New York Film Locations

 





Where is Sesame Street?

18 April 2014

Sesame Street is the titular street where the central characters live on Sesame Street. Officially located in New York City, as is often confirmed by regional references and the adjacent New York subway, Sesame Street was designed to resemble an urban, inner city landscape, recognizable to children although slightly idealized. While many of the inserts took place in puppet-scale interiors, ranging from Ernie and Bert's apartment and Charlie's Restaurant to the countless walls or the varying game show sets of Guy Smiley, the main storyline scenes have always focused or at least begun on the street and its environs, outside of special location episodes. It serves as a meeting place for human and Muppet cast members alike.

The most central location is 123 Sesame Street, the apartment building whose front stoops are a frequent gathering place for the main characters, and the home to Susan, Gordon, and later, Miles; Maria, Luis, and later, Gabi; and in the basement apartment, Ernie and Bert. The next significant structure is the building which houses Hooper's Store and the Fix-It Shop (and later Mail It Shop and the local Laundromat) below, and apartments (including that of Bob and, in the early days, David) above. Between the two is a more open courtyard area, dubbed the Arbor, highlighted by an old carriage house/garage decorated with letters, later turned into a daycare centre, and more recently into Gina's veterinary office. The surrounding area includes the fire-escape/stairway area, another popular stoop, and items such as a tire swing for the neighbourhood and picnic benches, which are often used by patrons of Hooper's.

To the right of 123 are the somewhat more unusual abodes of Oscar the Grouch and Big Bird. Oscar's trash can is situated upon a pile of crates and often near other debris by the front steps, while a line of salvaged doors demarks the area for Big Bird's nest, consisting of a large literal bird's nest and many other accessories. From the 1970s through the late 1980s, the itinerant fruit cart of Mr. Macintosh and the rolling hotdog stand belonging to Willy frequently dotted the landscape. In later years, the neighbourhood expanded Around the Corner, with a host of new sets, which were eventually dropped. Through it all, the street lamppost has been a constant, the green fixture with its familiar "123 Sesame Street" sign often seen at the beginning or end of episodes, and which has essentially become the program's symbol, used on merchandise and, in variations, on most of the international versions of the show.

The actual studio sets used for Sesame Street have changed over the years, but for most of the recent seasons, the show has been taped at Kaufman Astoria Studios, utilizing stage G. In the feature films Follow That Bird and The Adventures of Elmo in Grouchland, the street was present, though more tangential, but in both cases the usual studio set was abandoned, and a more elaborate version reconstructed. Follow That Bird was filmed in Toronto, and the new street included an auto mechanics, bakery, and other buildings, while in Adventures of Elmo in Grouchland, a Laundromat was added, a deli, and an assortment of outdoor cafes and vendors, including a snowcone stand. The street has been around since at least 1951, the year Hooper's Store opened.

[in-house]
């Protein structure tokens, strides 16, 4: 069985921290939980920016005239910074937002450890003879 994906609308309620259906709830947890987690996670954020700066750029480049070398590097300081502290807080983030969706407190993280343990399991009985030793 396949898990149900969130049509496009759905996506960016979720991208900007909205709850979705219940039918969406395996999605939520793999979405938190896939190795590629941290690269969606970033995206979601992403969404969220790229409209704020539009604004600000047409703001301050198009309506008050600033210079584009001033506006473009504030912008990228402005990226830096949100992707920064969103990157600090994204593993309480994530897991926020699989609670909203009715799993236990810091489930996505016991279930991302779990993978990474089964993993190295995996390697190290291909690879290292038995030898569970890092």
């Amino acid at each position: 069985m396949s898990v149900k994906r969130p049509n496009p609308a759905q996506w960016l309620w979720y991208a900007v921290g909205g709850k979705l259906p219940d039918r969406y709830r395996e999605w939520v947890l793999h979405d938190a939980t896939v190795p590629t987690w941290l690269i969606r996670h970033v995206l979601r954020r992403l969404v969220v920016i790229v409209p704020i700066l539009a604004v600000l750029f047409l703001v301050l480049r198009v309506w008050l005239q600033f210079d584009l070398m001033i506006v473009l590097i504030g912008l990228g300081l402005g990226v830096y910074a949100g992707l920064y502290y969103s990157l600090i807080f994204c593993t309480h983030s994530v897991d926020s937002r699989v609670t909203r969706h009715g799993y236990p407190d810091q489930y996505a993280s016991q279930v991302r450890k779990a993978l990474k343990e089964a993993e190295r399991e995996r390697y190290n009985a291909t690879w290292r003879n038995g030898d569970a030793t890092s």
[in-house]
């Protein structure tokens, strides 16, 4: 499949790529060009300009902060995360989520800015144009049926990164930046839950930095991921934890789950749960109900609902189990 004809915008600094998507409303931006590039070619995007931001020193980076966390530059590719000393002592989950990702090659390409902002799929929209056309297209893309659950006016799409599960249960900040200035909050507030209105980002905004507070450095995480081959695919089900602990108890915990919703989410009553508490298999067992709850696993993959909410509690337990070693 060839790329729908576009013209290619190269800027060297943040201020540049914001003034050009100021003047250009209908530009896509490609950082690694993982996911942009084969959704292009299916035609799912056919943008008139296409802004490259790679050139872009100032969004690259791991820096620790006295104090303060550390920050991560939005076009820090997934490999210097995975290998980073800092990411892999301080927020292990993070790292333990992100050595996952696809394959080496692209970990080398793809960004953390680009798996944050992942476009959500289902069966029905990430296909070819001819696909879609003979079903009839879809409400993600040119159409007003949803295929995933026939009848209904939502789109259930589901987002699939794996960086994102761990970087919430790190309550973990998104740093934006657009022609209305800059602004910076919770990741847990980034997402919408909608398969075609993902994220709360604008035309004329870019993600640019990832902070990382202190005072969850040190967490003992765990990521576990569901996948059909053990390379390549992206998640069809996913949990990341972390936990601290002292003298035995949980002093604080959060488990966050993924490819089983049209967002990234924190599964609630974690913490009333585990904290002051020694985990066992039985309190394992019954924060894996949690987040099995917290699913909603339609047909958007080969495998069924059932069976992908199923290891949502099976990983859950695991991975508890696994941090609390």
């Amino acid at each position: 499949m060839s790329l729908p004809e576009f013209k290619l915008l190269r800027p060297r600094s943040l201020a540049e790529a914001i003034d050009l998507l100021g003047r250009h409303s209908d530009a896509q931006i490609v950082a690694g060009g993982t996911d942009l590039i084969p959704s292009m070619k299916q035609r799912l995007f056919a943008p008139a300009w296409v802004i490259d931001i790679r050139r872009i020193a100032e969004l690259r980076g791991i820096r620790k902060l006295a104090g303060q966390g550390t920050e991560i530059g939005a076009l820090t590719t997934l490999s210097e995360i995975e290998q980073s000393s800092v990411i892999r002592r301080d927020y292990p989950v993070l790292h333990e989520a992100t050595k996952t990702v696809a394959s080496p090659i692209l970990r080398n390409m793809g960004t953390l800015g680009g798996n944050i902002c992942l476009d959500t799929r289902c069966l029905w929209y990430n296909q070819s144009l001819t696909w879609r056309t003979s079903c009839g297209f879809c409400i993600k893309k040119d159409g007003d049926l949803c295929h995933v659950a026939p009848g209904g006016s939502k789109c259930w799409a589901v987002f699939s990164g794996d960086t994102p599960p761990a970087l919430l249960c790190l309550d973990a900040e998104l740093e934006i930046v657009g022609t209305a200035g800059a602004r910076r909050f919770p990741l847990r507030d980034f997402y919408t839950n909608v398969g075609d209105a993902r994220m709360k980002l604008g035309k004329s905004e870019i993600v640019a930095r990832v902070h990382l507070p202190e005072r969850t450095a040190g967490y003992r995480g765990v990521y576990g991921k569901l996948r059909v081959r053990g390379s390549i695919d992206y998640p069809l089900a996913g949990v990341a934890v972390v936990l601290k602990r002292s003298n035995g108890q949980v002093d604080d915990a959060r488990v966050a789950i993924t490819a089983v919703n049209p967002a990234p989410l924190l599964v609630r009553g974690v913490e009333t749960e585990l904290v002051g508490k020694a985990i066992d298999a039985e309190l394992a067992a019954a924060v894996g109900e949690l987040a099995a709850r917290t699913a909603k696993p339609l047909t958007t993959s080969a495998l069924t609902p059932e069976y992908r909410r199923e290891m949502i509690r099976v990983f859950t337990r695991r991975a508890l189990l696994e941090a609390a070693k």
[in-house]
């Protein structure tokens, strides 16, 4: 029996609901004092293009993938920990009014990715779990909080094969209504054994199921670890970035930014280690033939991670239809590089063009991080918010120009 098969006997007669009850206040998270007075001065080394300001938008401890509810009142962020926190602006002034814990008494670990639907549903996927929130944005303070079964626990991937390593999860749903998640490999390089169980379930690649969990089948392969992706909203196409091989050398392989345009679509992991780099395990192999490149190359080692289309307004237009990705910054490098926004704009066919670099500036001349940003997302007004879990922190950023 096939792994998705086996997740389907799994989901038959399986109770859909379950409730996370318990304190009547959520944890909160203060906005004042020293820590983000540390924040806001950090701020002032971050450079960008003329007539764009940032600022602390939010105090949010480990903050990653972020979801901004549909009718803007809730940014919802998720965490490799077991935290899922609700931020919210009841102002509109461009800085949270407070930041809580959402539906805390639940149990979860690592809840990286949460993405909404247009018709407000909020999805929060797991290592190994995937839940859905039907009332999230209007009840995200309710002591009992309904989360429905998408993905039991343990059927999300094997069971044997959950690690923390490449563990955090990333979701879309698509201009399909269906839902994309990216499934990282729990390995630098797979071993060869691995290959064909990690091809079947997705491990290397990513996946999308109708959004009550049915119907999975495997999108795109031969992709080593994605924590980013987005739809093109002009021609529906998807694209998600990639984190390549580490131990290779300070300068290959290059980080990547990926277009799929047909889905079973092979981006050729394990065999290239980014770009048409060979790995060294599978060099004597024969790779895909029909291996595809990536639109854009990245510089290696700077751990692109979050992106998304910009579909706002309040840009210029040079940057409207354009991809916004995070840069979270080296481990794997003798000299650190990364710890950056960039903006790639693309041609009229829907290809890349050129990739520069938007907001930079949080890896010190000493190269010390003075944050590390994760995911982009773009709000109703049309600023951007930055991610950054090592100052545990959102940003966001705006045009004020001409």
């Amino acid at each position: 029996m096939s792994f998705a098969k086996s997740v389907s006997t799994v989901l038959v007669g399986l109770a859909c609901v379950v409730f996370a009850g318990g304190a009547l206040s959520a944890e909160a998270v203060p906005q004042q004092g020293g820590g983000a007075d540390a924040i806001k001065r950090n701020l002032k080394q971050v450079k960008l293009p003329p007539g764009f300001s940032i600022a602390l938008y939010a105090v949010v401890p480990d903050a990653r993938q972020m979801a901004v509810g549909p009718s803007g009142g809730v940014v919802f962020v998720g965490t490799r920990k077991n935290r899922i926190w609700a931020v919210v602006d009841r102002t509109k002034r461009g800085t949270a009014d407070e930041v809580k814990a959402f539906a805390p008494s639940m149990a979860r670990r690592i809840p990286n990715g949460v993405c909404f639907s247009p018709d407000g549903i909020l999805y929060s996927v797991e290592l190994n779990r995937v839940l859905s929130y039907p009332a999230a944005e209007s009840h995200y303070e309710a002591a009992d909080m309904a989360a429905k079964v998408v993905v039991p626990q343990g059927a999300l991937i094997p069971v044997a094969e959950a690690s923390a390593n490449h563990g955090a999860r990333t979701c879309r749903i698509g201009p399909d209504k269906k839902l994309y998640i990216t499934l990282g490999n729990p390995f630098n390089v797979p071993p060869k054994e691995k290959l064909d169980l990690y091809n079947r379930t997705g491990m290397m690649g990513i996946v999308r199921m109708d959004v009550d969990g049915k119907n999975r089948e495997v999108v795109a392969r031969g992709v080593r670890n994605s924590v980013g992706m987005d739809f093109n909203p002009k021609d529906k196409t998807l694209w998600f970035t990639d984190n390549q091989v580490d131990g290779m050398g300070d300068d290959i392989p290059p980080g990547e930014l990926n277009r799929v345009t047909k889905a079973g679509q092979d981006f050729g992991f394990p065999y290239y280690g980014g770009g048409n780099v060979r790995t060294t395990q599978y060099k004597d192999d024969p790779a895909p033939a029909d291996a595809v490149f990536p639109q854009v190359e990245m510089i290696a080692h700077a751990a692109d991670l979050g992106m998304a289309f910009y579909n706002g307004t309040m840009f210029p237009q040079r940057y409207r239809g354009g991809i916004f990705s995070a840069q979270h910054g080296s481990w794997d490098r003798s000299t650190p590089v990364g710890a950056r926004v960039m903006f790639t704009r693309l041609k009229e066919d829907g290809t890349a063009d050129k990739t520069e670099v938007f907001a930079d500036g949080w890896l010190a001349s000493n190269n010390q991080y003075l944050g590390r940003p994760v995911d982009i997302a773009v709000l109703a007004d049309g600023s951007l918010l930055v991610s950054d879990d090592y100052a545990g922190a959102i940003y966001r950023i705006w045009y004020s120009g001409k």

Directions to this neighbourhood have long been vague, though the question has been asked many times. One possible means is through the Subway Station. In Christmas Eve on Sesame Street, the gang can be seen getting off on the 86th St. subway stop, which does exist on the 4, 5 and 6 trains of the Lexington Ave Line. This would place the neighbourhood in the Upper East Side. Since Sesame Street is purportedly in New York, and according to the subway signs on the current set, the 1, 2, A, and B trains theoretically stop there (though in reality, there is no current station where all four lines connect).

An alternative route was suggested in a 1972 episode of The Electric Company. According to Fargo North, a traveler can go to Vi's Diner (itself vaguely located) and wait for the No. 4 bus, which then goes directly to Sesame Street. On Bob McGrath's 1991 album Bob's Favourite Street Songs, at the end of his cover of the show's theme song, a kid's voice urges him to "take the 1-2-3 bus".

In the 35th anniversary special The Street We Live On (also aired as Episode 4057), Elmo sends a package to Oscar addressed with the zip code 10128, an actual New York zip code located on the Upper East Side, consistent with the 86th St. subway stop. Stinky the Stinkweed later received a package in a season 44 episode, with the zip code 11106, used in Queens. On November 9, 2009, in honour of the 40th Anniversary, the city of New York named the corner of 64th and Broadway, 123 Sesame Street.

While singing the Sesame Street theme during the Elmopalooza, Telly say he thinks Sesame Street is "that way", pointing to his right, camera left, while on stage. Based on the orientation of the stage within Radio City Music Hall, this would imply that Sesame Street is north of West 50th Street at the Avenue of the Americas. Of course, this is all dependent on Telly's directional sense within the building. When there was a grease fire at Hooper's Store in 2001, the Engine Company 58/Ladder 26 extinguished it. They serve East Harlem, and the north end of Central Park.





 


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